The highly rated restaurant Alinea in Chicago seems the most impersonal due to its progressive menu, artistic decor and high-priced multi-courses, yet is the most engaging through the story of chef Grant Atchatz. Chef Atchatz talks about his career in the same manner that one would expect an artist to express himself. In fact, many of his gastronomic creations are multi-dimensional masterpieces, inspired by both art and nature.
Despite Atchatz putting so much of his personality into the menu, he conveys the importance of the team within the kitchen at Alinea -- a critical point when he learns that he has Stage 4 cancer of the tongue and may not only lose his sense of taste, but very likely his life. Atchatz must overcome the odds to see his restaurant achieve the ultimate goal -- three stars in the Michelin food guide for Chicago -- as well as balance his life as a husband and father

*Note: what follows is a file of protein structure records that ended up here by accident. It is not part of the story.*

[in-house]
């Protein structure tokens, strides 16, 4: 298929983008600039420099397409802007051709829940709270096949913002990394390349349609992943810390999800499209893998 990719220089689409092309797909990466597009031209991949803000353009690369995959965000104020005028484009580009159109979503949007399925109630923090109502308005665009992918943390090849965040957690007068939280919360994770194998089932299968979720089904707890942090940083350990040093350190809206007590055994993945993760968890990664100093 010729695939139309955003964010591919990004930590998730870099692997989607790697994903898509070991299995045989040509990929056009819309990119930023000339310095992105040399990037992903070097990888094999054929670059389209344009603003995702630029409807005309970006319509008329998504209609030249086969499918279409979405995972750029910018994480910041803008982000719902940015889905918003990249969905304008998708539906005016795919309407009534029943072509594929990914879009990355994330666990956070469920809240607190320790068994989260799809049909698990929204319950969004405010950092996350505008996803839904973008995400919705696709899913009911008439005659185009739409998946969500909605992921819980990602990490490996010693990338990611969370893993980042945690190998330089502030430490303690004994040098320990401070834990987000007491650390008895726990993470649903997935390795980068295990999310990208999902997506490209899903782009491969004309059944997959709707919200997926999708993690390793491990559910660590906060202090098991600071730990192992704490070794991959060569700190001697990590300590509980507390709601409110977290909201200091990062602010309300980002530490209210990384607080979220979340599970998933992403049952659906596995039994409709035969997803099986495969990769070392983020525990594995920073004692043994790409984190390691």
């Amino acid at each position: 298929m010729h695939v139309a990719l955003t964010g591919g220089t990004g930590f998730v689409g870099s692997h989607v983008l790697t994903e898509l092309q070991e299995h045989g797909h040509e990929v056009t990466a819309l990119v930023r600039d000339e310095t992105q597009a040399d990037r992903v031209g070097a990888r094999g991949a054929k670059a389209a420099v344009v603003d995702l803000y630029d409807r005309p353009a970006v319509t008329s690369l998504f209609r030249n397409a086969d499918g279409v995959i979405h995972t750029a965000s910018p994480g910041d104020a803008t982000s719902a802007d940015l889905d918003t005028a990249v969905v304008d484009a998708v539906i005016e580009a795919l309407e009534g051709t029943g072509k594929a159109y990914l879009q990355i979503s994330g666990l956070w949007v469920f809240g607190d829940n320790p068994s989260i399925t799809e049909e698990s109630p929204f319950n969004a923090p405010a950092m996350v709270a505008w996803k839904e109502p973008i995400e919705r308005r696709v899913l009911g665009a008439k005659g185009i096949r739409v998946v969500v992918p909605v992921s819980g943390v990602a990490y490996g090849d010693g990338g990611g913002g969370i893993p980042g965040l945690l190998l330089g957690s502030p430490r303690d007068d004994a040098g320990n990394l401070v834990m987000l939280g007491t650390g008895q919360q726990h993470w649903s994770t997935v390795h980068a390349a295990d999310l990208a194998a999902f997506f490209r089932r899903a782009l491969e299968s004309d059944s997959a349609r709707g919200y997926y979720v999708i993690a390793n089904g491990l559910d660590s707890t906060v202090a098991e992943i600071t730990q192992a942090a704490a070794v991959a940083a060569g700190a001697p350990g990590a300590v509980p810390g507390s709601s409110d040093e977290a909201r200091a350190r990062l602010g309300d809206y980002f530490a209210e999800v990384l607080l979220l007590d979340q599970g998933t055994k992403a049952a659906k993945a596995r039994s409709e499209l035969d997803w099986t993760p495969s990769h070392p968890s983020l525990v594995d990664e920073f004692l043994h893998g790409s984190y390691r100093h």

Atchatz's health is not the only tragedy that Spinning Plates portrays -- the 150-year-old historic Breitbach's restaurant suffers not just one but two massive fires, destroying this local landmark. Breitbach's is not just an eatery, but a daily community gathering spot for the residents of Balltown. There are silver linings in this story, though, as one of the Breitbach girls meets her future husband on the carpentry team that helps the family rebuild their restaurant.
The third story told within Spinning Plates is of Cocina de Gabby, where a young Mexican couple struggle to survive and provide for their young daughter. They've literally given up everything for their restaurant that is sparsely frequented, with both parents and family members working nearly around the clock to cook and serve.